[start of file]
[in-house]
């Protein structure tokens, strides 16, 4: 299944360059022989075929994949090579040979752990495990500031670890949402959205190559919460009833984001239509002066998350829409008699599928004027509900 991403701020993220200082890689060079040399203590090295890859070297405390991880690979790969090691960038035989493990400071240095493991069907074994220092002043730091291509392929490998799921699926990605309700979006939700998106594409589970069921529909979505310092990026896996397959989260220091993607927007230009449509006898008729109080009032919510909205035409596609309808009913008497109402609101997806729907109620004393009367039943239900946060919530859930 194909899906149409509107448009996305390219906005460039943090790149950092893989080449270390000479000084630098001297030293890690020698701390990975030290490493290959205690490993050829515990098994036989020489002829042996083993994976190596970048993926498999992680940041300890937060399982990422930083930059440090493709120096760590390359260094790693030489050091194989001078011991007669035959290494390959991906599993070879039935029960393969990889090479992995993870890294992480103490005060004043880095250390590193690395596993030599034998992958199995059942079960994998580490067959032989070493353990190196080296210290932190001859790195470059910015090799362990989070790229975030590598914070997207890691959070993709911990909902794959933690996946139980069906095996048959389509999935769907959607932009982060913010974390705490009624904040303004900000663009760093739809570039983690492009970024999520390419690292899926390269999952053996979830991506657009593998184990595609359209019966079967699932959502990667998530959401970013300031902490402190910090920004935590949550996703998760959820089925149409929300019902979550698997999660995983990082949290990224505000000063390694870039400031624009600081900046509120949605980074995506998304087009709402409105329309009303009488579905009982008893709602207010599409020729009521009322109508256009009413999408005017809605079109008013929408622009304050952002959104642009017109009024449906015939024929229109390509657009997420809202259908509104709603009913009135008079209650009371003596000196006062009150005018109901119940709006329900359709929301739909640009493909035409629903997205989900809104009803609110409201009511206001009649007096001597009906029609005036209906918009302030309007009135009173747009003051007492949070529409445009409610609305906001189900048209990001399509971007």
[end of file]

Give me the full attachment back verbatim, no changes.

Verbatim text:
[in-house]
């Protein structure tokens, strides 16, 4: 299944360059022989075929994949090579040979752990495990500031670890949402959205190559919460009833984001239509002066998350829409008699599928004027509900 991403701020993220200082890689060079040399203590090295890859070297405390991880690979790969090691960038035989493990400071240095493991069907074994220092002043730091291509392929490998799921699926990605309700979006939700998106594409589970069921529909979505310092990026896996397959989260220091993607927007230009449509006898008729109080009032919510909205035409596609309808009913008497109402609101997806729907109620004393009367039943239900946060919530859930 194909899906149409509107448009996305390219906005460039943090790149950092893989080449270390000479000084630098001297030293890690020698701390990975030290490493290959205690490993050829515990098994036989020489002829042996083993994976190596970048993926498999992680940041300890937060399982990422930083930059440090493709120096760590390359260094790693030489050091194989001078011991007669035959290494390959991906599993070879039935029960393969990889090479992995993870890294992480103490005060004043880095250390590193690395596993030599034998992958199995059942079960994998580490067959032989070493353990190196080296210290932190001859790195470059910015090799362990989070790229975030590598914070997207890691959070993709911990909902794959933690996946139980069906095996048959389509999935769907959607932009982060913010974390705490009624904040303004900000663009760093739809570039983690492009970024999520390419690292899926390269999952053996979830991506657009593998184990595609359209019966079967699932959502990667998530959401970013300031902490402190910090920004935590949550996703998760959820089925149409929300019902979550698997999660995983990082949290990224505000000063390694870039400031624009600081900046509120949605980074995506998304087009709402409105329309009303009488579905009982008893709602207010599409020729009521009322109508256009009413999408005017809605079109008013929408622009304050952002959104642009017109009024449906015939024929229109390509657009997420809202259908509104709603009913009135008079209650009371003596000196006062009150005018109901119940709006329900359709929301739909640009493909035409629903997205989900809104009803609110409201009511206001009649007096001597009906029609005036209906918009302030309007009135009173747009003051007492949070529409445009409610609305906001189900048209990001399509971007």